Some more Okpewho for you today…no introduction needed…
Myth in Africa
London: Cambridge, 1983
Here, Okpewho takes the opportunity to drive in the point that he concentrated on in the previous work The Epic in Africa (1979), which is that the practices of oral literature are not solely related to religious ritual. He cites well known and respected anthropologist Ruth Finnegan, who has done quite a bit of work in Africa but, according to Okpewho, still gets it wrong. (And I gotta say, I’m starting to have some stray thoughts of possible misogyny in Okpewho’s work. How are there NO WOMEN in this whole book, despite the fact that Harold Scheub’s extremely influential work concentrates HUGELY on women storytellers in South Africa…? Here we have the ONE female scholar cited, and she is swiftly dismissed. Just saying…it’s something to think about…) Anyway, this beginning put a bit of a bad taste in my mouth, because he seems here to be setting Finnegan up as a kind of straw (wo)man. In fact, these words he seems to feed her are not even her words. The statement she makes, which Okpewho finds so objectionable, is actually someone else’s, with whom Finnegan is only tentatively disagreeing.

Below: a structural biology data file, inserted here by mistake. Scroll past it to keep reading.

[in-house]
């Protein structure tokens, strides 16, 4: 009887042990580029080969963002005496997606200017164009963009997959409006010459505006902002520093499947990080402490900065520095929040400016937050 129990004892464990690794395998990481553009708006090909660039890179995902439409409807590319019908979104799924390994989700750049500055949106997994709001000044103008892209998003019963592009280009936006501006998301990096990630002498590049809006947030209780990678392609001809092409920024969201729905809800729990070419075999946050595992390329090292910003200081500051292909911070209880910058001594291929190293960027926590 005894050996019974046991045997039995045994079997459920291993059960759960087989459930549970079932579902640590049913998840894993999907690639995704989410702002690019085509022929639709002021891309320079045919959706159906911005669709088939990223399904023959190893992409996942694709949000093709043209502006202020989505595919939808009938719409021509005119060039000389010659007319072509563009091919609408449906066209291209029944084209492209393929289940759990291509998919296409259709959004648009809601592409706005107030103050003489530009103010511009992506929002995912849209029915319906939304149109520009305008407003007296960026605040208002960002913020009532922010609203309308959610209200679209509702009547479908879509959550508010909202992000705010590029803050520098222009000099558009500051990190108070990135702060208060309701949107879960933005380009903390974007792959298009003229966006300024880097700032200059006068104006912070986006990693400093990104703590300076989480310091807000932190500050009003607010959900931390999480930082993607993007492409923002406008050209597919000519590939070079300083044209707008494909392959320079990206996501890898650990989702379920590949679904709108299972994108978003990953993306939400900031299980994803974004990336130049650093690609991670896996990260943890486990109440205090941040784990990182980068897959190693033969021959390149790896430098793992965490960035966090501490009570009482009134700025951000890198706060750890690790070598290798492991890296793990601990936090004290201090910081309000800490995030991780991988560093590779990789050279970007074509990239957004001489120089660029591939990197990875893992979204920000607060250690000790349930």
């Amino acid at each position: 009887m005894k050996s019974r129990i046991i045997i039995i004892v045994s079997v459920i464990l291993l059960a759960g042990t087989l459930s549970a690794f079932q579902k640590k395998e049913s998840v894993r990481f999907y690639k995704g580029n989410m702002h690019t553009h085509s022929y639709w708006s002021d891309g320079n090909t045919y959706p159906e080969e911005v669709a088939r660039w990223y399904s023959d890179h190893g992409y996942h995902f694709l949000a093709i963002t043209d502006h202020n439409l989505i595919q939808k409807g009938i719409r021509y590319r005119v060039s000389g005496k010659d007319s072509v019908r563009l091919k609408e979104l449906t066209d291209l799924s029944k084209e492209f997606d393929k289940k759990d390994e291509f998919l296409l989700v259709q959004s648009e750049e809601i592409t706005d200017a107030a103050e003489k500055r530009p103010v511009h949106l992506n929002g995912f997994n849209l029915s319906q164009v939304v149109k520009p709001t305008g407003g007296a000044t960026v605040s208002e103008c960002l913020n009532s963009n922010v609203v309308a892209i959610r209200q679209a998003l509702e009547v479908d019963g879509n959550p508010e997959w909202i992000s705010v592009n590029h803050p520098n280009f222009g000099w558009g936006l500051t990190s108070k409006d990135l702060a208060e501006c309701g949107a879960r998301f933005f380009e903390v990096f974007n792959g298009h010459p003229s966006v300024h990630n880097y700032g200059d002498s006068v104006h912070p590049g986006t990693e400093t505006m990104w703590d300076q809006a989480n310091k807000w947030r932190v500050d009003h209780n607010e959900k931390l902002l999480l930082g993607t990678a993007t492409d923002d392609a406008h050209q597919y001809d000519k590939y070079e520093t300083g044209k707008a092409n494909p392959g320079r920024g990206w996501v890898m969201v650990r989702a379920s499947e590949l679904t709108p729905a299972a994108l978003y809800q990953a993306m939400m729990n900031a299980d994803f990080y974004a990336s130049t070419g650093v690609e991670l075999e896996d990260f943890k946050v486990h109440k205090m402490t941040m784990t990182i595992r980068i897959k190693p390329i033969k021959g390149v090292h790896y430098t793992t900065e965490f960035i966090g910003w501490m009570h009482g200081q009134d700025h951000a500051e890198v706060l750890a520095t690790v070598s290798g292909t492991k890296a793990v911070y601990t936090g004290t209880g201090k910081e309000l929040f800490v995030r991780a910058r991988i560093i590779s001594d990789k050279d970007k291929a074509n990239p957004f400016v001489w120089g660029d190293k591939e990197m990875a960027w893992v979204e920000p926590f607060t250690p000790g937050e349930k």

Why am I mentioning this? Because I think we don’t often enough take the time to really consider the prejudices and the blind spots of our authors. (And by ‘we’ I mean ‘I’…)